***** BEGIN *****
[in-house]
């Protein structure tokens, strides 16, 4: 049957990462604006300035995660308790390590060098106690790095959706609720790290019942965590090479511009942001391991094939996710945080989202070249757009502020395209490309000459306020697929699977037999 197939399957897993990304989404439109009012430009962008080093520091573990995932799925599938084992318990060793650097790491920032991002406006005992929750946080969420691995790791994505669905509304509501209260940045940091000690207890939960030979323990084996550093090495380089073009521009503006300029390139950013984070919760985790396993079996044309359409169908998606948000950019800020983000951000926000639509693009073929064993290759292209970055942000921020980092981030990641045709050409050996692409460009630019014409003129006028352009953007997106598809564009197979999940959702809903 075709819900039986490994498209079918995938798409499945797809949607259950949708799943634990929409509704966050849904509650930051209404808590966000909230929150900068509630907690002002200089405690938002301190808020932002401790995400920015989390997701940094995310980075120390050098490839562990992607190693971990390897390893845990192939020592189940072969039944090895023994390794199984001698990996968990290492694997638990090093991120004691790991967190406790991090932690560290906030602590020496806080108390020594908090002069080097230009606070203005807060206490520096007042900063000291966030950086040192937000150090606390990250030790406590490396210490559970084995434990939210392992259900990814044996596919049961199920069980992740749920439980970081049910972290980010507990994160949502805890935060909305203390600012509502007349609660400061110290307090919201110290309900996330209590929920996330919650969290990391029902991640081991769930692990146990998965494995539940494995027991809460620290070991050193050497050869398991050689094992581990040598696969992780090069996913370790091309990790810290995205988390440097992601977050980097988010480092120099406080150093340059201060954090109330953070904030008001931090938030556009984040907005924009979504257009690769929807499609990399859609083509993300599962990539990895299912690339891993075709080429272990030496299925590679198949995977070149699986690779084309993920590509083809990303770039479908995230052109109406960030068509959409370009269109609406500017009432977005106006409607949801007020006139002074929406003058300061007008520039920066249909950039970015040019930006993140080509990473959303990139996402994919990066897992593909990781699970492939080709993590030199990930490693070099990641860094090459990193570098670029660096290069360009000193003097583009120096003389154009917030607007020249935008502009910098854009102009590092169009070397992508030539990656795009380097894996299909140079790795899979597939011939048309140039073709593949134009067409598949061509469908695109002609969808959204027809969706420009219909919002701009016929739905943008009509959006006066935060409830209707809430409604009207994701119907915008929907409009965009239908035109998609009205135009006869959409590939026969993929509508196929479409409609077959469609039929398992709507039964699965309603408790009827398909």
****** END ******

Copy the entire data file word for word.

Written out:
[in-house]
């Protein structure tokens, strides 16, 4: 049957990462604006300035995660308790390590060098106690790095959706609720790290019942965590090479511009942001391991094939996710945080989202070249757009502020395209490309000459306020697929699977037999 197939399957897993990304989404439109009012430009962008080093520091573990995932799925599938084992318990060793650097790491920032991002406006005992929750946080969420691995790791994505669905509304509501209260940045940091000690207890939960030979323990084996550093090495380089073009521009503006300029390139950013984070919760985790396993079996044309359409169908998606948000950019800020983000951000926000639509693009073929064993290759292209970055942000921020980092981030990641045709050409050996692409460009630019014409003129006028352009953007997106598809564009197979999940959702809903 075709819900039986490994498209079918995938798409499945797809949607259950949708799943634990929409509704966050849904509650930051209404808590966000909230929150900068509630907690002002200089405690938002301190808020932002401790995400920015989390997701940094995310980075120390050098490839562990992607190693971990390897390893845990192939020592189940072969039944090895023994390794199984001698990996968990290492694997638990090093991120004691790991967190406790991090932690560290906030602590020496806080108390020594908090002069080097230009606070203005807060206490520096007042900063000291966030950086040192937000150090606390990250030790406590490396210490559970084995434990939210392992259900990814044996596919049961199920069980992740749920439980970081049910972290980010507990994160949502805890935060909305203390600012509502007349609660400061110290307090919201110290309900996330209590929920996330919650969290990391029902991640081991769930692990146990998965494995539940494995027991809460620290070991050193050497050869398991050689094992581990040598696969992780090069996913370790091309990790810290995205988390440097992601977050980097988010480092120099406080150093340059201060954090109330953070904030008001931090938030556009984040907005924009979504257009690769929807499609990399859609083509993300599962990539990895299912690339891993075709080429272990030496299925590679198949995977070149699986690779084309993920590509083809990303770039479908995230052109109406960030068509959409370009269109609406500017009432977005106006409607949801007020006139002074929406003058300061007008520039920066249909950039970015040019930006993140080509990473959303990139996402994919990066897992593909990781699970492939080709993590030199990930490693070099990641860094090459990193570098670029660096290069360009000193003097583009120096003389154009917030607007020249935008502009910098854009102009590092169009070397992508030539990656795009380097894996299909140079790795899979597939011939048309140039073709593949134009067409598949061509469908695109002609969808959204027809969706420009219909919002701009016929739905943008009509959006006066935060409830209707809430409604009207994701119907915008929907409009965009239908035109998609009205135009006869959409590939026969993929509508196929479409409609077959469609039929398992709507039964699965309603408790009827398909």